The Hong Kong Crisis and Implications for Taiwan and the Region

The Hong Kong Crisis and Implications for Taiwan and the Region

The Hong Kong Crisis and Implications for Taiwan and the Region

Under the thuggish strongman Xi Jinping (習近平, b. 1953), China has launched a more aggressive regional policy that threatens to upend the recent long stretch of tranquility enjoyed in East Asia. Chinese President Xi has ratcheted up tension with Japan, almost as if World War II had never ended, despite recent lulls. Relations with Vietnam remain unsettled. Xi’s expansive claims to the South China Sea have angered both littoral states and the United States, despite an international legal ruling that dismissed Chinese assertions of sovereignty there. Tensions have spiked over Taiwan, again despite a prudent and low-key approach on the part of the country’s democratically elected leader. And now there is a totally avoidable rise in tension over Hong Kong.

Let’s recall the late Chinese President Deng Xiaoping’s pledge that Hong Kong could enjoy 50 years of a great deal of autonomy under “one country, two systems.” This was also meant to reassure the people of Taiwan, in the wake of America’s diplomatic shift to China in 1979, that closer ties with the People’s Republic of China (PRC) could be relatively risk-free. It came as negotiations between the United Kingdom (UK) and China on Hong Kong’s future reached a crescendo in the early 1980s. Those two countries’ formal agreement in 1984 included a pledge that both Hong Kong and Taiwan could enjoy a great deal of autonomy for at least 50 years, putting off the agreement on an eventual return to full Chinese sovereignty.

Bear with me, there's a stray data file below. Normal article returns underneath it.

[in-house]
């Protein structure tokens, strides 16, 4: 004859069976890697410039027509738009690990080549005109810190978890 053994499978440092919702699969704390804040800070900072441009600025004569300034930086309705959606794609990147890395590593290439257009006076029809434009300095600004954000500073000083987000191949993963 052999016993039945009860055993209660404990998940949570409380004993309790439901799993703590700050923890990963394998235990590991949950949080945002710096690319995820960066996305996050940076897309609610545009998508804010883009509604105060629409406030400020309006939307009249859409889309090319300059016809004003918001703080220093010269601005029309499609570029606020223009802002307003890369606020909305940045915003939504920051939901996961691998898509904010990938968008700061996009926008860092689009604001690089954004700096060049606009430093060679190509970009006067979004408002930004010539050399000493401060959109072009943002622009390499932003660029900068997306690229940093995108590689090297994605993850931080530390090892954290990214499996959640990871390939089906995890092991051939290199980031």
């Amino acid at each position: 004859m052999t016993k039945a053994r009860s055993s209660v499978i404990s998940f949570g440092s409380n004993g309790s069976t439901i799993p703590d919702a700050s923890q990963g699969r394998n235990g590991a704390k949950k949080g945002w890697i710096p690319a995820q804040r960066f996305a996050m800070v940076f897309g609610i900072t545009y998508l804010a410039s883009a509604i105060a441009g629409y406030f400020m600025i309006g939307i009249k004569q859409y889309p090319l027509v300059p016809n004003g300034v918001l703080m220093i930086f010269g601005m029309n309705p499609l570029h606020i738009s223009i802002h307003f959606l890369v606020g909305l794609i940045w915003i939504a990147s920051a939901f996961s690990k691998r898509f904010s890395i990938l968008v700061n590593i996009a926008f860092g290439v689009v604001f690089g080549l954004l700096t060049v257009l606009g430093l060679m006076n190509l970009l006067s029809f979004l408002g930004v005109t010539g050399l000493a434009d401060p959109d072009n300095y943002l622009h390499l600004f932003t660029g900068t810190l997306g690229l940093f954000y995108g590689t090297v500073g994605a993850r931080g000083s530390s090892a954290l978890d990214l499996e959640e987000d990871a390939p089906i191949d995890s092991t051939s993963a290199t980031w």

The people of Hong Kong had little option but to go along with the deal London and Beijing worked out, though they did cling to the solemn pledges issued at the time. After a period of market volatility, things settled down, and—as the pundits all predicted—Hong Kong went back to doing what it did best: make money.

There have been some rough spots between Beijing and Hong Kong since 1997, to be sure. Efforts, pressed by Beijing, to pass a sweeping security law some 15 years ago brought huge crowds into the streets of Hong Kong, until China’s leaders backed down. And again, in 2014 the people of Hong Kong demanded more transparent election in what then became the Umbrella Movement. So why Beijing is opening this can of worms again, less than halfway through the vaunted 50 years of broad autonomy Deng promised Margaret Thatcher?

The rise of China over the past 40 years arguably has been a major factor in the current events in Hong Kong. The unique role of Hong Kong as an effective offshore financial and commercial hub managing trade and business into China proper has largely faded, as comparable financial centers have emerged in Guangdong’s Pearl River delta, as well as Shanghai, Chongqing, and Tianjin. The widespread poverty that was Mao’s great legacy has been transformed by Deng’s astute economic policies. A middle class has begun to emerge in China. This was all good news.

Xi Jinping appeared to be a consensus choice to replace Hu Jintao as top leader of the PRC ten years ago. Many presumed this son of a high-ranking communist cadre would continue the moderate policies of his predecessors. Yet, here we are today, with Mr. Xi taking on quasi-imperial airs, declaring himself ruler for life and sidelining many of the people who facilitated his rise to power. At age 66, he could be around for a long time.